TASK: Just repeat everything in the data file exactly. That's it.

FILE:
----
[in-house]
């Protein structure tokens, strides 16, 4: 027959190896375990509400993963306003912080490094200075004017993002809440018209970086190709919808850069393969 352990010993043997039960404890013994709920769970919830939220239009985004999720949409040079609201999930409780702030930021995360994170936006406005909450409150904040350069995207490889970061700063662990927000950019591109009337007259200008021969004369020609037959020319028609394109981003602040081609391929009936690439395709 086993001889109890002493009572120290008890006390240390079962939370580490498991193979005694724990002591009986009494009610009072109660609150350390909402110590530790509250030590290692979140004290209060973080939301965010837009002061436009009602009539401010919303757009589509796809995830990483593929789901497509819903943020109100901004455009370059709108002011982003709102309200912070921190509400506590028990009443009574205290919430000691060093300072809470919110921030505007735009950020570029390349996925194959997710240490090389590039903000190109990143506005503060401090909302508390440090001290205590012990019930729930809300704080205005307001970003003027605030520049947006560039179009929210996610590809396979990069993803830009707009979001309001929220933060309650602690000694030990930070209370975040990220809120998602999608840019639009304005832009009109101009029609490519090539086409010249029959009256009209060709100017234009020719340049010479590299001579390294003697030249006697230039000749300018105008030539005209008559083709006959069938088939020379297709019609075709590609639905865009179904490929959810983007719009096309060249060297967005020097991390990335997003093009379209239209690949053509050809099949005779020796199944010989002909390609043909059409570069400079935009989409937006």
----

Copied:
[in-house]
């Protein structure tokens, strides 16, 4: 027959190896375990509400993963306003912080490094200075004017993002809440018209970086190709919808850069393969 352990010993043997039960404890013994709920769970919830939220239009985004999720949409040079609201999930409780702030930021995360994170936006406005909450409150904040350069995207490889970061700063662990927000950019591109009337007259200008021969004369020609037959020319028609394109981003602040081609391929009936690439395709 086993001889109890002493009572120290008890006390240390079962939370580490498991193979005694724990002591009986009494009610009072109660609150350390909402110590530790509250030590290692979140004290209060973080939301965010837009002061436009009602009539401010919303757009589509796809995830990483593929789901497509819903943020109100901004455009370059709108002011982003709102309200912070921190509400506590028990009443009574205290919430000691060093300072809470919110921030505007735009950020570029390349996925194959997710240490090389590039903000190109990143506005503060401090909302508390440090001290205590012990019930729930809300704080205005307001970003003027605030520049947006560039179009929210996610590809396979990069993803830009707009979001309001929220933060309650602690000694030990930070209370975040990220809120998602999608840019639009304005832009009109101009029609490519090539086409010249029959009256009209060709100017234009020719340049010479590299001579390294003697030249006697230039000749300018105008030539005209008559083709006959069938088939020379297709019609075709590609639905865009179904490929959810983007719009096309060249060297967005020097991390990335997003093009379209239209690949053509050809099949005779020796199944010989002909390609043909059409570069400079935009989409937006």